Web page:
Masitinib is a medication that targets cells in our brain and immune system that become overactive in Alzheimer's disease. A clinical trial looked at how masitinib works in people with mild-to-moderate Alzheimer's disease when taken with other Alzheimer's medications.
The clinical trial was double-blind, which means that neither the patients nor the doctors knew who was receiving masitinib and who was receiving a placebo (a fake medication). The trial involved 4 groups of patients, each group receiving either masitinib or a placebo. The patients were aged 50 years or older and had a clinical diagnosis of mild-to-moderate Alzheimer's disease.
The trial had multiple primary outcomes, which means that the researchers were looking at multiple aspects of the patients' health to see if masitinib was effective. The first primary outcome was a test called the Alzheimer's Disease Assessment Scale - cognitive subscale (ADAS-cog), which measures a patient's cognitive abilities, such as memory, language, and orientation. The second primary outcome was a test called the Alzheimer's Disease Cooperative Study Activities of Daily Living Inventory scale (ADCS-ADL), which measures a patient's ability to perform daily activities, such as bathing, dressing, and using the toilet.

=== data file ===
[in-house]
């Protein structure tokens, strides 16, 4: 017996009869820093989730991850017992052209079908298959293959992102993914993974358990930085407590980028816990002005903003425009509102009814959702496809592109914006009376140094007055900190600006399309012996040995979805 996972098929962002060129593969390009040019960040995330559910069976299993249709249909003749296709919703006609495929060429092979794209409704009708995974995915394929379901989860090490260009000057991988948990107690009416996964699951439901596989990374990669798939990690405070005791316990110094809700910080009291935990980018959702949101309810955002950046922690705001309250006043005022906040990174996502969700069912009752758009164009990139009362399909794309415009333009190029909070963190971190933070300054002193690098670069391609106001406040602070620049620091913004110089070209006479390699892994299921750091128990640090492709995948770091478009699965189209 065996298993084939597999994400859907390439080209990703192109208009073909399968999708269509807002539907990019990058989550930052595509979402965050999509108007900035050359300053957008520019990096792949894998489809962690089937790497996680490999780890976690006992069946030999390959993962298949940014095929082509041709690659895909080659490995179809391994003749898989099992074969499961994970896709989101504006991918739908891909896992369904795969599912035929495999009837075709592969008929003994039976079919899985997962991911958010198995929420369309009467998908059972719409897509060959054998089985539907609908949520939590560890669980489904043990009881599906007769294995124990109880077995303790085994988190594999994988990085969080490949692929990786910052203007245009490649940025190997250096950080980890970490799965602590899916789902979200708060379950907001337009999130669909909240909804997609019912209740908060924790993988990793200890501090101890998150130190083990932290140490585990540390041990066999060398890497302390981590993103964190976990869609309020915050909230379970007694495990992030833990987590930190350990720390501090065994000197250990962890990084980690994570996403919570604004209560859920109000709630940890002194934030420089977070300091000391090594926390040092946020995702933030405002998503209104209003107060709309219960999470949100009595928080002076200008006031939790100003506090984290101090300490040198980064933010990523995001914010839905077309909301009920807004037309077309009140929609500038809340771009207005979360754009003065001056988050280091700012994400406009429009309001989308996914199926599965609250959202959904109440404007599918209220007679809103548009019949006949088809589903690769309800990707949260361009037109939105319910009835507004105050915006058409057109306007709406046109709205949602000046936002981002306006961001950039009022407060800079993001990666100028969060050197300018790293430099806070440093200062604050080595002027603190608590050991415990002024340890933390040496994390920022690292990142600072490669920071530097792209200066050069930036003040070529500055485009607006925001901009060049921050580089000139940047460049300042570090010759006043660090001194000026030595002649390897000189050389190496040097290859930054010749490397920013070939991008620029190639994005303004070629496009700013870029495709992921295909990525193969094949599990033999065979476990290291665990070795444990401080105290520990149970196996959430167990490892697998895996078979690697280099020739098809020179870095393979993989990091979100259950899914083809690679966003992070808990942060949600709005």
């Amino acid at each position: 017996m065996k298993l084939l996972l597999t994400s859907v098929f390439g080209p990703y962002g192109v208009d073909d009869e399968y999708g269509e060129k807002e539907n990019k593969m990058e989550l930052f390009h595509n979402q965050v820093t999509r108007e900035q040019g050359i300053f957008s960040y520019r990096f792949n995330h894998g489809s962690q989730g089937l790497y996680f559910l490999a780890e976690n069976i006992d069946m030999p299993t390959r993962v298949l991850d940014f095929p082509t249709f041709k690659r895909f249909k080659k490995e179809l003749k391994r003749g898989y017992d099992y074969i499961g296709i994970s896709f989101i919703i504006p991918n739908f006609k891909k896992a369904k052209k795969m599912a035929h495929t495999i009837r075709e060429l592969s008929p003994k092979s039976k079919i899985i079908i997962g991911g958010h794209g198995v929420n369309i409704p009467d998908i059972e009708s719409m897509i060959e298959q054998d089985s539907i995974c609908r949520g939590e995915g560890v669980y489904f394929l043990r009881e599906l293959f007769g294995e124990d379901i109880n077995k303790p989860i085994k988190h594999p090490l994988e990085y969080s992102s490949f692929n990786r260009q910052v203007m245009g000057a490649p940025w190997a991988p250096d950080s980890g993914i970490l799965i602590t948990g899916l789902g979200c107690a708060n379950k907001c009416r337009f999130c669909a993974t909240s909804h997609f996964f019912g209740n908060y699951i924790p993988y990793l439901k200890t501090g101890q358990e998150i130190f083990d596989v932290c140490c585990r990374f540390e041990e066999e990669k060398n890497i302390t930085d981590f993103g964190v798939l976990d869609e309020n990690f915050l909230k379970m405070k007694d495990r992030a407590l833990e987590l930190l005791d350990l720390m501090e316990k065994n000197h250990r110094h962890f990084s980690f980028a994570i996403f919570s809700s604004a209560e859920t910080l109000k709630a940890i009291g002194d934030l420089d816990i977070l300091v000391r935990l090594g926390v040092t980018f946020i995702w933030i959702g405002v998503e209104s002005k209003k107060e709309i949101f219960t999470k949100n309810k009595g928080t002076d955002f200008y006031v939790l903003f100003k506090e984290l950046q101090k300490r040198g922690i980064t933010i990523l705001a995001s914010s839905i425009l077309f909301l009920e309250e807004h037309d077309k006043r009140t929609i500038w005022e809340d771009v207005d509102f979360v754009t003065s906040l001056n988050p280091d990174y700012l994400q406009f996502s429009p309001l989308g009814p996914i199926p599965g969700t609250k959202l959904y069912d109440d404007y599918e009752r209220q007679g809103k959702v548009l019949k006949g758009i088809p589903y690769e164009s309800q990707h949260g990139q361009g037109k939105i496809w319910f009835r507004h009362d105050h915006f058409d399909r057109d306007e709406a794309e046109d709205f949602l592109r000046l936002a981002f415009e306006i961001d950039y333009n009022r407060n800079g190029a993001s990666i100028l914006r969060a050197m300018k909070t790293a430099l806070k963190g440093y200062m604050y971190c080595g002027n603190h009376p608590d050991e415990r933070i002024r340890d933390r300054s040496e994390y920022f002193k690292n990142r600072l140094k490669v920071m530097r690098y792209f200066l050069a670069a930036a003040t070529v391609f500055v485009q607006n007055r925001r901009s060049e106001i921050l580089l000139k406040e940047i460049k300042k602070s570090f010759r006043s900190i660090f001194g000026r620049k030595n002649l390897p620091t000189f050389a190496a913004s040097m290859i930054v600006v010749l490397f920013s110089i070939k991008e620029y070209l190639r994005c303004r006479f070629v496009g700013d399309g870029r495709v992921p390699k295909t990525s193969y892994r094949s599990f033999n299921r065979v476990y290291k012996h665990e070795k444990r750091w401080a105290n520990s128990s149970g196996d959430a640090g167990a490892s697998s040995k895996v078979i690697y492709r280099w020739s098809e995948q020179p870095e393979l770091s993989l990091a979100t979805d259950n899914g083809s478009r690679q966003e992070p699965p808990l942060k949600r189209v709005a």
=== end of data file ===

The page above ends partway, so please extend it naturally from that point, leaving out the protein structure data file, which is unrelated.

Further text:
The results of the trial showed that patients who took masitinib (at a dose of 4.5 mg/kg/day) showed a significant improvement in their cognitive abilities, as measured by the ADAS-cog test, compared to patients who took a placebo. Patients who took masitinib also showed a significant improvement in their ability to perform daily activities, as measured by the ADCS-ADL test, compared to patients who took a placebo. The improvement was seen when compared to their own baseline levels. The trial concluded that masitinib may be helpful in treating mild-to-moderate Alzheimer's disease.